Fertility food for thought

By Carrie Johnson Weimar • Published: January 9th, 2008
Category: Health in a Heartbeat

Women hoping to get pregnant can add another item to the list of reasons to take good care of themselves.

A Harvard study has found that women who followed at least five diet and lifestyle behaviors were eighty percent less likely to have infertility from ovulatory disorders than women who didn’t follow the same behaviors.

The researchers analyzed more than seventeen-thousand married women and found those with the highest fertility scores shared some common traits. They ate less trans fat and sugar from carbohydrates, consumed more protein from vegetables than animals, and ate more fiber and iron. They also took more multivitamins, had a lower body-mass index, exercised more and consumed more high-fat dairy products.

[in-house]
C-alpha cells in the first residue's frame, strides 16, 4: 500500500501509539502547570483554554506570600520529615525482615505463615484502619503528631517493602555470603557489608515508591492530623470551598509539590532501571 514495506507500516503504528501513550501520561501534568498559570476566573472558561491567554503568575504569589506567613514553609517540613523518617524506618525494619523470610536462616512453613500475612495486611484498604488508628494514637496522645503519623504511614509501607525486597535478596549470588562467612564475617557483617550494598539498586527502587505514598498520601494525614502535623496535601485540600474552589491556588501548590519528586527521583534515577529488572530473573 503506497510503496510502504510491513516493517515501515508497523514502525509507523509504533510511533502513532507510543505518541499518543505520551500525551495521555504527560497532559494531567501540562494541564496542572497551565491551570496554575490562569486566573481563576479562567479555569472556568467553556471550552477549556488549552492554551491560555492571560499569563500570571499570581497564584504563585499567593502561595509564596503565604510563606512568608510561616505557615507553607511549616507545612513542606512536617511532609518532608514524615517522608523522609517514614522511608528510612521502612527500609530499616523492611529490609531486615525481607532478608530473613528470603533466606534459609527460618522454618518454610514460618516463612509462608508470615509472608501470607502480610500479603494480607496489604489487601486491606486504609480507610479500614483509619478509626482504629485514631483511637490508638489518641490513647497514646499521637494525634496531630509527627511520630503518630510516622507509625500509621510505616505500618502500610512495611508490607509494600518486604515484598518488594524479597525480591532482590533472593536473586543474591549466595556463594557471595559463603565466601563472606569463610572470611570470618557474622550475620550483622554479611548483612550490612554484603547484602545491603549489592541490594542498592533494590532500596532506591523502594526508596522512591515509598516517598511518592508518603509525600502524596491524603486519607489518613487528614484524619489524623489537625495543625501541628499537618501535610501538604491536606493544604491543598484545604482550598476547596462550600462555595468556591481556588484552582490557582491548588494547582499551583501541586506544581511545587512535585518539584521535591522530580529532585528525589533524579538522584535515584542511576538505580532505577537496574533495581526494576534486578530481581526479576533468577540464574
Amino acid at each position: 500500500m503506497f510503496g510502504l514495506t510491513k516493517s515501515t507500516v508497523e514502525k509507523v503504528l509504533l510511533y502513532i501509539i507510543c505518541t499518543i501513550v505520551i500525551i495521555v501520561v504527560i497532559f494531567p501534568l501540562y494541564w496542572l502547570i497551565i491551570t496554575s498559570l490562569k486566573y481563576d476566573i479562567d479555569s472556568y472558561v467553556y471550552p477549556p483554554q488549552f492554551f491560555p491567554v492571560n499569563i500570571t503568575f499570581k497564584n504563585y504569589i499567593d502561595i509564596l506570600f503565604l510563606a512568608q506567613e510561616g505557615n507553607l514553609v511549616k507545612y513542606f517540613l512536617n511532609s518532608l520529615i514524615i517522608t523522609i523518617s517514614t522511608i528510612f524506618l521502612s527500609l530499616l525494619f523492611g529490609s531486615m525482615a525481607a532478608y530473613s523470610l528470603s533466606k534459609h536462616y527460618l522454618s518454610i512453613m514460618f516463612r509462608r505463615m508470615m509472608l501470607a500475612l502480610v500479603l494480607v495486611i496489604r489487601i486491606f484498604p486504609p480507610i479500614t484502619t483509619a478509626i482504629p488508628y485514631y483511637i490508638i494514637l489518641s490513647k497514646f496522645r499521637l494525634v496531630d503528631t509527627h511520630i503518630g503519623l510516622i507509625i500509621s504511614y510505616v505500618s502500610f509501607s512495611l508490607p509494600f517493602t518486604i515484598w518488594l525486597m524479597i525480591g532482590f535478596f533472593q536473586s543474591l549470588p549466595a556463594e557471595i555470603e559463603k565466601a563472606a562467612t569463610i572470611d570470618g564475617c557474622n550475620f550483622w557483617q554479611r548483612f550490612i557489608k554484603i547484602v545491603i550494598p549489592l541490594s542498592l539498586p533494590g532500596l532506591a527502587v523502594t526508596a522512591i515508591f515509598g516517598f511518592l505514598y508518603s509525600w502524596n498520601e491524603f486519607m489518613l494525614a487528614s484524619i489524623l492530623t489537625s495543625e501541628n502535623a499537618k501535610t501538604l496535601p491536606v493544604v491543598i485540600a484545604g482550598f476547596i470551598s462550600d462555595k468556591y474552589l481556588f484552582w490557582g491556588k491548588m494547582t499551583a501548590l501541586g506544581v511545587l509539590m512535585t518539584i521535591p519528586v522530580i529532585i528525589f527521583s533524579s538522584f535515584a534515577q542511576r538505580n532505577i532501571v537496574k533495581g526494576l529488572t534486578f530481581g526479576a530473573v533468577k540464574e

The study found that as soon as women adopted these behaviors, their risk of infertility dropped dramatically.

According to the researchers, infertility affects one in six couples in the United States and Europe. Ovulatory problems are identified in up to thirty percent of the cases.

Diet and exercise aren’t the only factors to consider. Smoking and drinking can also inhibit a woman’s ability to get pregnant. While an occasional drink won’t hurt, binge drinking is a known cause of infertility. And even a few cigarettes a day can hamper your chances of conceiving.

Many doctors also recommend the use of prenatal vitamins, specially formulated to make up for nutritional deficiencies in a would-be mother’s diet. The supplements are especially rich in folic acid, iron and calcium.